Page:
The Toilet Training Guide For Puppy Parents


Toilet training your puppy should be quite a simple process, as long as you take the time and trouble to get into a good routine.

Initially, you will have to build your routine around your puppy’s needs, and these are reliably predictable when they are very young. Puppies need to urinate immediately after waking up, so you need to be there to take your puppy straight to the place where you would want him to relieve himself.

Eating its meal stimulates its digestive system, and puppies normally urinate within fifteen minutes of eating, and defecate within half an hour of eating (although this might vary slightly with each individual).

Puppies have very poor bladder control, and need to urinate at least every hour or two. They can urinate spontaneously when they get excited, so take your puppy out frequently if it has been active, playing or exploring.


You can’t be with your puppy every second of the day and your puppy does need lots of rest, usually around 16 hours a day. When you and your puppy need a break, send your puppy to bed somewhere that will limit any roaming accidents. For puppies who love to chew things like power cords, this is a safety precaution that can stop your dog getting into mischief when you can’t watch them.

Some Basic Pointers:

  1. Keep your puppy with you at all times during toilet training. If you can’t watch closely and attentively, consider crate training or using a playpen, the laundry or the bathroom as a safe den.
  2. Use appropriate and motivating rewards. This is usually a treat, as most dogs aren’t motivated enough just by praise or a game. Keep your treats on you at all times so you can reward within a few seconds.
  3. Take your puppy out every hour. Repetition and consistency is key. The more occasions you have that you can reward the appropriate behavior, the quicker your puppy will ‘get it’. If it has been 24 hours since your puppy last got a reward for toileting in the correct place, it will take much longer to learn.
  4. Be patient and consistent and avoid punishment. Punishing your dog after an accident will not teach him anything, except that you are to be feared. If an accident happens, move on and try to take your puppy to the designated spot more frequently.

How To Toilet Train:

Potty-training-a-puppy - Copy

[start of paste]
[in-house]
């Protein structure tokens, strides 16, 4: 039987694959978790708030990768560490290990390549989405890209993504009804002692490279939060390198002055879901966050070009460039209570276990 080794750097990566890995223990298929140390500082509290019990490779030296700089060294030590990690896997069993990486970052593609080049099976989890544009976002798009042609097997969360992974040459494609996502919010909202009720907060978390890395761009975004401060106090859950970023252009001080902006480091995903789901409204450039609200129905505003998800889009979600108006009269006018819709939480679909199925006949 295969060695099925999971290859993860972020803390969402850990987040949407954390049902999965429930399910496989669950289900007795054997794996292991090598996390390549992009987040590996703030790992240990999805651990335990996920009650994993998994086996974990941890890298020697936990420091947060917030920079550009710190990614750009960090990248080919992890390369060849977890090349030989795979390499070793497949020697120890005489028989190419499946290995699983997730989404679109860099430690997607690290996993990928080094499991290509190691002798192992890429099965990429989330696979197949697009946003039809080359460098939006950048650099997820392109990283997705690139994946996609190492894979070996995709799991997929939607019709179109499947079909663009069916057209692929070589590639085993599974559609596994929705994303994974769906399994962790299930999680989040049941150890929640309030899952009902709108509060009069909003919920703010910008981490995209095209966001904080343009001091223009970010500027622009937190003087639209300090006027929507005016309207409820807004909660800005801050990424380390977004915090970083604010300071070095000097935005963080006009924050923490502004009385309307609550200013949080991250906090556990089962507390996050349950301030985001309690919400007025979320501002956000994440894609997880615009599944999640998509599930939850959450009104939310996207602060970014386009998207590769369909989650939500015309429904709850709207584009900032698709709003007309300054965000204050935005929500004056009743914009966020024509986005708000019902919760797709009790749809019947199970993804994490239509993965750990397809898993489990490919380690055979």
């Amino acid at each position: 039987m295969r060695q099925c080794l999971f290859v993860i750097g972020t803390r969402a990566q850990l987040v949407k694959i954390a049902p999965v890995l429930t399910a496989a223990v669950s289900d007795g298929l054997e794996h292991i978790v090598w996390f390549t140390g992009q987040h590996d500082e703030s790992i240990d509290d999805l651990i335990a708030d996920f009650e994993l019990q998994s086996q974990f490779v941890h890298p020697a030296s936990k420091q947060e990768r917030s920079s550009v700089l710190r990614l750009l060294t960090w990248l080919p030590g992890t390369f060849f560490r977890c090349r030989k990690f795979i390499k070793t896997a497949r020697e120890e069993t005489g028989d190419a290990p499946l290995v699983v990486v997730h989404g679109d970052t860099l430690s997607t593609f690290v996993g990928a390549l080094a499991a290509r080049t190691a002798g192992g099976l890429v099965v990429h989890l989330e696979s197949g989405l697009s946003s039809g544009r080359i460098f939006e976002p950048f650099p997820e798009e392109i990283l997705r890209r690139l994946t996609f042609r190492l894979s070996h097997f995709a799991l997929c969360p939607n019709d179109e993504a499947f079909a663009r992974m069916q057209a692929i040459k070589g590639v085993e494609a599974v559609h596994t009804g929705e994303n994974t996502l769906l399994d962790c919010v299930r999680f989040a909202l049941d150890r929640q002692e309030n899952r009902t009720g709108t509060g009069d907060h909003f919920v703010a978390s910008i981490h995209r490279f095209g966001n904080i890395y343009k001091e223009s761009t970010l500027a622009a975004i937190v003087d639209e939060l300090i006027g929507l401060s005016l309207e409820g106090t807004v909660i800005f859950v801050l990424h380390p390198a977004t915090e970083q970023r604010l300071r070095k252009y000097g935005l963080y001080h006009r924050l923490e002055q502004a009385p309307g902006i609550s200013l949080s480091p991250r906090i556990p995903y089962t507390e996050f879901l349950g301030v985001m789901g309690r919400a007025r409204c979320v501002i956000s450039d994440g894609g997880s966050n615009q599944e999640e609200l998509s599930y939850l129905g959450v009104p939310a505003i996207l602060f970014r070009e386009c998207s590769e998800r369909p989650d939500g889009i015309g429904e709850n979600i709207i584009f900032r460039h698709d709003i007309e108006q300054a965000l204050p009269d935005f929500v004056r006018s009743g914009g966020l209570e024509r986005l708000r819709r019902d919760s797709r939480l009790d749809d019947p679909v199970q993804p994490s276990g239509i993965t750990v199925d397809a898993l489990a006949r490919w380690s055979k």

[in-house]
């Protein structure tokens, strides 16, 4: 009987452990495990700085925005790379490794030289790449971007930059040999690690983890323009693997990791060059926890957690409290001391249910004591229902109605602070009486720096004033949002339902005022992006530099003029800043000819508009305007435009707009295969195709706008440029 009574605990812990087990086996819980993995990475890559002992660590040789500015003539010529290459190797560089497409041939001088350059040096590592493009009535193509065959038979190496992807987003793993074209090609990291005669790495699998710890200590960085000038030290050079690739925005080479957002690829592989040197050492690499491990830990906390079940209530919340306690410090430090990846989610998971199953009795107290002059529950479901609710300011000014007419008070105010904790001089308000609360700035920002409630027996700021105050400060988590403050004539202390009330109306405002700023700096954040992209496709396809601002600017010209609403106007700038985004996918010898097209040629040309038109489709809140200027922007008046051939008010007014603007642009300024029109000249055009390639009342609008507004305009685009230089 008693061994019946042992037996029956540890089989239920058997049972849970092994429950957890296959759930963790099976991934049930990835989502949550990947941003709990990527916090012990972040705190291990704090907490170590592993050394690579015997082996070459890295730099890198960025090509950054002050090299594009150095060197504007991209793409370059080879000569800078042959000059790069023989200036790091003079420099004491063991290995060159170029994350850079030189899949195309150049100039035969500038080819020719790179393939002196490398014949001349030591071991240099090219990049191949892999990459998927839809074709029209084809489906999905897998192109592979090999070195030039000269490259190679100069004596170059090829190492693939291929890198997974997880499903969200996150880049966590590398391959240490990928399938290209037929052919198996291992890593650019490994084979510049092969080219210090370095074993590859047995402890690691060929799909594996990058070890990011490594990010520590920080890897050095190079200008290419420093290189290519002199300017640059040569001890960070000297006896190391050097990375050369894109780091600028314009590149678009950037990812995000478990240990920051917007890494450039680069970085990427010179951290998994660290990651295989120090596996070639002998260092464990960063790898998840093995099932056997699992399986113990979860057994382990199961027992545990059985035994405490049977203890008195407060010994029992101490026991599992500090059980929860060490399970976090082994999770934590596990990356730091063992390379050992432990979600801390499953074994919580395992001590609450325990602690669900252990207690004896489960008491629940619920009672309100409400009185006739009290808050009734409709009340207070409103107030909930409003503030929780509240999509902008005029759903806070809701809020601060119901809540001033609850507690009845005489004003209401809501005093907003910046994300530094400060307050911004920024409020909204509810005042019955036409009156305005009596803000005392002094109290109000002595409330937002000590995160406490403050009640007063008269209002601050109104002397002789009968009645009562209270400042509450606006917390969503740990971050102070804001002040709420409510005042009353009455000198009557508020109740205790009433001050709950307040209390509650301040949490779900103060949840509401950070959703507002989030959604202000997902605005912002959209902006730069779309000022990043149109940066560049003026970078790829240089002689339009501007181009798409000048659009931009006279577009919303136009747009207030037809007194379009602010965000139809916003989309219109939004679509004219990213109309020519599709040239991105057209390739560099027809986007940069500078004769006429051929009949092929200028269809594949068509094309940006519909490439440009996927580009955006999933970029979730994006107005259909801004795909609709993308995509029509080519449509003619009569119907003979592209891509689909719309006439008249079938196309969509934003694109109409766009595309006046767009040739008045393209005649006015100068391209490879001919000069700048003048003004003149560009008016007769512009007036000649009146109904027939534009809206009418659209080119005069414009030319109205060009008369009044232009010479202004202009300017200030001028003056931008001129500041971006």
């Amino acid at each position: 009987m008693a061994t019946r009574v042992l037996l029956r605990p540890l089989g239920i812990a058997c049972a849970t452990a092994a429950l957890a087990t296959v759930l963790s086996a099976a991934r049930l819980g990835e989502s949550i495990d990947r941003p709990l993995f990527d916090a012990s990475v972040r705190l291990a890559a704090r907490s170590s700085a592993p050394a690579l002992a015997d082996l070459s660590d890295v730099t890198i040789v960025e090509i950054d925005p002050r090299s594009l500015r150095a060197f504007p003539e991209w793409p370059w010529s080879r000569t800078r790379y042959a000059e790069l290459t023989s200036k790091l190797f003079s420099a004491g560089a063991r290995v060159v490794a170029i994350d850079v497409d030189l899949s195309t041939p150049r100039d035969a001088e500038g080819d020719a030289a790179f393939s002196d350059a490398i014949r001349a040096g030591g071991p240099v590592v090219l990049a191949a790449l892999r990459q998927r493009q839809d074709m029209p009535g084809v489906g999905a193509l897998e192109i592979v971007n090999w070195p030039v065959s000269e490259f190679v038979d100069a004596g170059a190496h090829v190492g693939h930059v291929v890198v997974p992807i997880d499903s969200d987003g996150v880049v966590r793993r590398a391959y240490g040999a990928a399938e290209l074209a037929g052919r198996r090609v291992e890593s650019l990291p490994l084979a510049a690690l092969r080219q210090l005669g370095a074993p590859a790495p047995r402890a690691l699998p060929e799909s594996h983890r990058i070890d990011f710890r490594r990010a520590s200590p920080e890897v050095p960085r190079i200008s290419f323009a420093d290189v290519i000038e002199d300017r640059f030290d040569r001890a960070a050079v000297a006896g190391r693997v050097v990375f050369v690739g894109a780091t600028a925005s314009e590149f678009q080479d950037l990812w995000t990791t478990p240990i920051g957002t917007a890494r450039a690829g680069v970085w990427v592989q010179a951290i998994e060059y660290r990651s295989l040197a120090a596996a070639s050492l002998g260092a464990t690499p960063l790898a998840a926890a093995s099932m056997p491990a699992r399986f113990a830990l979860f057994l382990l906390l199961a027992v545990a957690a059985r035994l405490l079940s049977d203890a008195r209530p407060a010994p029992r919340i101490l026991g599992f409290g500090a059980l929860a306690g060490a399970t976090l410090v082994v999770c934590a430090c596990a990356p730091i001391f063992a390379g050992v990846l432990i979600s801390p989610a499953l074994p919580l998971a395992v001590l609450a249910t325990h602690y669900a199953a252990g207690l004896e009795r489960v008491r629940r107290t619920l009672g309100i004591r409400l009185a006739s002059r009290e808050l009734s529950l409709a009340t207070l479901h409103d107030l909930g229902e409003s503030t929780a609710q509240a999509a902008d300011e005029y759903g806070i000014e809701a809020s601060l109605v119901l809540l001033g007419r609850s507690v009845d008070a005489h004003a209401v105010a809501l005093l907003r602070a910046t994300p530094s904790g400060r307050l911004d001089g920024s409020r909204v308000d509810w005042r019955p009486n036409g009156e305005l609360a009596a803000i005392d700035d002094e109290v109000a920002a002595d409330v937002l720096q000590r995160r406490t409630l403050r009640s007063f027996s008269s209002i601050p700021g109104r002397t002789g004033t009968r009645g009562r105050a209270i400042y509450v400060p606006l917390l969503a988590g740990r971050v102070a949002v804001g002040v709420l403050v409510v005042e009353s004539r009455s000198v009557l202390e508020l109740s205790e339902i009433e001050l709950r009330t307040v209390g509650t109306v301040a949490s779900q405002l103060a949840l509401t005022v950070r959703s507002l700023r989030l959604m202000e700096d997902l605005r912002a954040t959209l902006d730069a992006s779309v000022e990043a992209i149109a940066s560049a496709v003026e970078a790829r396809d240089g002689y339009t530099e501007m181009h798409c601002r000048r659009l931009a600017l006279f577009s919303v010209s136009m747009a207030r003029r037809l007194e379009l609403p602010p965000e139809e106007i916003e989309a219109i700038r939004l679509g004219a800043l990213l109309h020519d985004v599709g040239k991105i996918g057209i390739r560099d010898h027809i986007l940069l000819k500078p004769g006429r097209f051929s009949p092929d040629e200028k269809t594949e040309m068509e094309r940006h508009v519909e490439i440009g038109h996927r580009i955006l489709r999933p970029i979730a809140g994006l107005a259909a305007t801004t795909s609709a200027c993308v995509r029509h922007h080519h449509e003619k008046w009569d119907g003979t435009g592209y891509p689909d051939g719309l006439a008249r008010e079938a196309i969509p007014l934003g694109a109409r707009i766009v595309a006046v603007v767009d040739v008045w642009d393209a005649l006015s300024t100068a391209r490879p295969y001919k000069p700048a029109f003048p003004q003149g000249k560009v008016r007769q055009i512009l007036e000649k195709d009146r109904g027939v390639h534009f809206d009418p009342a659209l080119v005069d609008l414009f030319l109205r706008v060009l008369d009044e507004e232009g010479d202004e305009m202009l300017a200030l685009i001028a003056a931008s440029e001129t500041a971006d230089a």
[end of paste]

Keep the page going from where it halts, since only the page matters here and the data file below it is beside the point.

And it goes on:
Toilet Training A Puppy

First of all keep a diary of your puppy eating, resting and elimination times for a period of 3 days. You should now notice a pattern emerging here where the puppy wants to sleep at certain times, is hungry at certain times and wants to go to the toilet at certain times and on certain surfaces. All you need to do is armed with the knowledge, is to predict when the danger times are likely to be when he wants to go give him access to your preferred TOILETING SURFACE, whilst denying him access to any other than his preferred sleeping surface-simple. The only problem is that the surface you choose may not be as attractive as the surface that the pup chooses. To encourage him to use the surface that you decide he should use, all you need to do is transfer the smell of his urine and feces to this surface via a pair of gloves and then take him there at appropriate times and allow him to sniff. A little trick here is to scatter small food treats in a large circle around this area which will encourage him to sniff the ground and nature will do the rest.
Don’t use ammonia based cleaning agents to clean up afterward as the smell often encourages the dog to use these areas again

Don’t scold puppy physically or try to rub his nose in the mess. This will have the effect of making the pup hide from you when he goes to the toilet thus making the job of house-training much more difficult for you to accomplish. Only scold your dog verbally if you  catch him in the act of going to the toilet in the wrong place and take him to the right place.

Repetition and patience is the key to success in toilet training your pup. Always make sure you praise him whenever he relieves himself at the right spot with praise or treats

Introduce a cue word: To encourage toileting on command it doesn’t take much extra work to introduce a word while your dog is urinating or defecating. So when your dog/pup starts toileting say ‘wee wee’ or whistle (or introduce a hand signal) so that the behavior is paired with a command. This means on those rainy days, or during toilet breaks on long road trips you have a way to quickly get your dog to urinate/defecate on command.